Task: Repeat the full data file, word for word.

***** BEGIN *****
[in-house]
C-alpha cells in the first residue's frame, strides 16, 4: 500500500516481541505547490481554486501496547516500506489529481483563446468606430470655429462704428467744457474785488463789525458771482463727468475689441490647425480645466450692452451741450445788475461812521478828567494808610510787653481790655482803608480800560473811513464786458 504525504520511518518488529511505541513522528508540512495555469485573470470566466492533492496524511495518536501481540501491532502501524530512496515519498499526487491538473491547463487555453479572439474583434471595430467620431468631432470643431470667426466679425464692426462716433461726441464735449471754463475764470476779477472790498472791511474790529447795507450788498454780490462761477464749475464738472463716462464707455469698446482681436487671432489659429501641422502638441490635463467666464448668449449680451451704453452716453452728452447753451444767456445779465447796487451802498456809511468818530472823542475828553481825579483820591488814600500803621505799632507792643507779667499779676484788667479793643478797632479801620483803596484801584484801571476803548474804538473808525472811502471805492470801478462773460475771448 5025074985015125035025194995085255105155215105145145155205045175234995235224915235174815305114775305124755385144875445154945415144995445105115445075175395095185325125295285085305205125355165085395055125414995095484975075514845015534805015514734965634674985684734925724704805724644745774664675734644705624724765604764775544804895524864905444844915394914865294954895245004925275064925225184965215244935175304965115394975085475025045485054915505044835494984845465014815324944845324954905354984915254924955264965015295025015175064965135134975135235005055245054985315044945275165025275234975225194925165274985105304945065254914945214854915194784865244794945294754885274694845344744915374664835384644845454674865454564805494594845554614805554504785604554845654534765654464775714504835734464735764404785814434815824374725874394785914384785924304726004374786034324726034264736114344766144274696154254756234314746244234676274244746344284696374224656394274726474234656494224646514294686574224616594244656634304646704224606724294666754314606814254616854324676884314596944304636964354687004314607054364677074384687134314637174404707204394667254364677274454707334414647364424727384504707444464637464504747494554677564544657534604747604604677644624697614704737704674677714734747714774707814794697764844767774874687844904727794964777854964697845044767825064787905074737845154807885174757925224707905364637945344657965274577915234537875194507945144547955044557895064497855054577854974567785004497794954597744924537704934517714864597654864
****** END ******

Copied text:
[in-house]
C-alpha cells in the first residue's frame, strides 16, 4: 500500500516481541505547490481554486501496547516500506489529481483563446468606430470655429462704428467744457474785488463789525458771482463727468475689441490647425480645466450692452451741450445788475461812521478828567494808610510787653481790655482803608480800560473811513464786458 504525504520511518518488529511505541513522528508540512495555469485573470470566466492533492496524511495518536501481540501491532502501524530512496515519498499526487491538473491547463487555453479572439474583434471595430467620431468631432470643431470667426466679425464692426462716433461726441464735449471754463475764470476779477472790498472791511474790529447795507450788498454780490462761477464749475464738472463716462464707455469698446482681436487671432489659429501641422502638441490635463467666464448668449449680451451704453452716453452728452447753451444767456445779465447796487451802498456809511468818530472823542475828553481825579483820591488814600500803621505799632507792643507779667499779676484788667479793643478797632479801620483803596484801584484801571476803548474804538473808525472811502471805492470801478462773460475771448 5025074985015125035025194995085255105155215105145145155205045175234995235224915235174815305114775305124755385144875445154945415144995445105115445075175395095185325125295285085305205125355165085395055125414995095484975075514845015534805015514734965634674985684734925724704805724644745774664675734644705624724765604764775544804895524864905444844915394914865294954895245004925275064925225184965215244935175304965115394975085475025045485054915505044835494984845465014815324944845324954905354984915254924955264965015295025015175064965135134975135235005055245054985315044945275165025275234975225194925165274985105304945065254914945214854915194784865244794945294754885274694845344744915374664835384644845454674865454564805494594845554614805554504785604554845654534765654464775714504835734464735764404785814434815824374725874394785914384785924304726004374786034324726034264736114344766144274696154254756234314746244234676274244746344284696374224656394274726474234656494224646514294686574224616594244656634304646704224606724294666754314606814254616854324676884314596944304636964354687004314607054364677074384687134314637174404707204394667254364677274454707334414647364424727384504707444464637464504747494554677564544657534604747604604677644624697614704737704674677714734747714774707814794697764844767774874687844904727794964777854964697845044767825064787905074737845154807885174757925224707905364637945344657965274577915234537875194507945144547955044557895064497855054577854974567785004497794954597744924537704934517714864597654864